Week in and week out, I and thousands of others in the PR field look to PRWeek to tell us how companies and nonprofits respond to a variety of crises and PR problems.
This week, it was the newspaper’s turn to be embroiled in controversy and trouble. Online marking expert BL Ochman blogged about the nightmare she endured when she was the victim of a spam attack by PRWeek and its email consulting firm, Adicio.com.
Adicio sent out more than 3,200 emails to an OPEN list of PRWeek newsletter subscribers, and then re-sent that message and the passwords of everyone on the list to each person as many as 1,000 times over the next 24 hours.
The “incident” corrupted her Microsoft identity database and rendered Word and Entourage unusable, forcing her to spend $161 to buy Microsoft Office 2008 for Mac.
“But this isn’t a post about why PRWeek sucks or why Adicio.com sucks. It’s a post about the real impact of social media on corporate reputation. And about the cluelessness of the PR industry in general about social media, and the inability—or maybe it’s the refusal—of corporations to believe that consumers really do have the tools and the power to influence brand reputation and sales.”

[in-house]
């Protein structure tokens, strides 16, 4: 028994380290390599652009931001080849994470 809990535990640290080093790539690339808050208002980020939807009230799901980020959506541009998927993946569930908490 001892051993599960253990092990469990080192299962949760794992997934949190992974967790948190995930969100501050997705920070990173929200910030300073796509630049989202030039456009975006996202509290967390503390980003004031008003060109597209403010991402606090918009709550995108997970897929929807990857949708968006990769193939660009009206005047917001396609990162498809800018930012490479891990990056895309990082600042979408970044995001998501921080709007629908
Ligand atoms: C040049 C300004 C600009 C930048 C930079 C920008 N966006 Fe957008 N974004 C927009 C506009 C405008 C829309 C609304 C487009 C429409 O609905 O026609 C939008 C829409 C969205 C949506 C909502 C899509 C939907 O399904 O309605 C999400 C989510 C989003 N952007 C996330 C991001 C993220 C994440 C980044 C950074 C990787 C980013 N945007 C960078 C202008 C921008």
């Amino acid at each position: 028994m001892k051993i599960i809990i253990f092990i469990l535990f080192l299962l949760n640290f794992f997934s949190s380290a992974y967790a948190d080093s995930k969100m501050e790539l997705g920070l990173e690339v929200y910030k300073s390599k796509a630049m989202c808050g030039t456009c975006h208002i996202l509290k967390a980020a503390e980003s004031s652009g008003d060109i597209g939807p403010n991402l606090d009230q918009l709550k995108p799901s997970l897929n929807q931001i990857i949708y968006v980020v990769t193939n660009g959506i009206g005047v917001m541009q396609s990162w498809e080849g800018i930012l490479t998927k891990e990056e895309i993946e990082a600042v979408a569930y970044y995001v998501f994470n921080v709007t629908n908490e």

BL turned to the social networking community for help. Andrés Bianciatto, a friend whom she met online through Twitter, where she chronicled her entire nightmare, spent five hours on the phone with her early this morning helping her to recover from the spam attack. She writes:
“Corporate CMOS, CEOs, CFOs, listen up—what is said and done in Twitter and other social networks has more to do with your brand reputation than anything else you are doing to sell your goods and services.”
After she blogged about the incident and demanded that PRWeek and Adicio reimburse her the $161 for the software and send her a free iPod nano, the topic of the spam emails, PRWeek editor Julia Hood called her and said the newspaper would meet her demands. So far, she says, all Adicio has done is issue a lame excuse.
I commented at BL’s blog and said that I think the newspaper should assign its own columnist, Hamilton Nolan, to write about the crisis in the next issue. His column, “PR Play of the Week,” highlights a PR play and rates it on a five-point system, from a #1 (clueless) to a #5 (ingenious).
We know exactly which rating that PR mistake deserves. But I’m curious, Publicity Hounds, what’s your best advice for PRWeek and Adicio?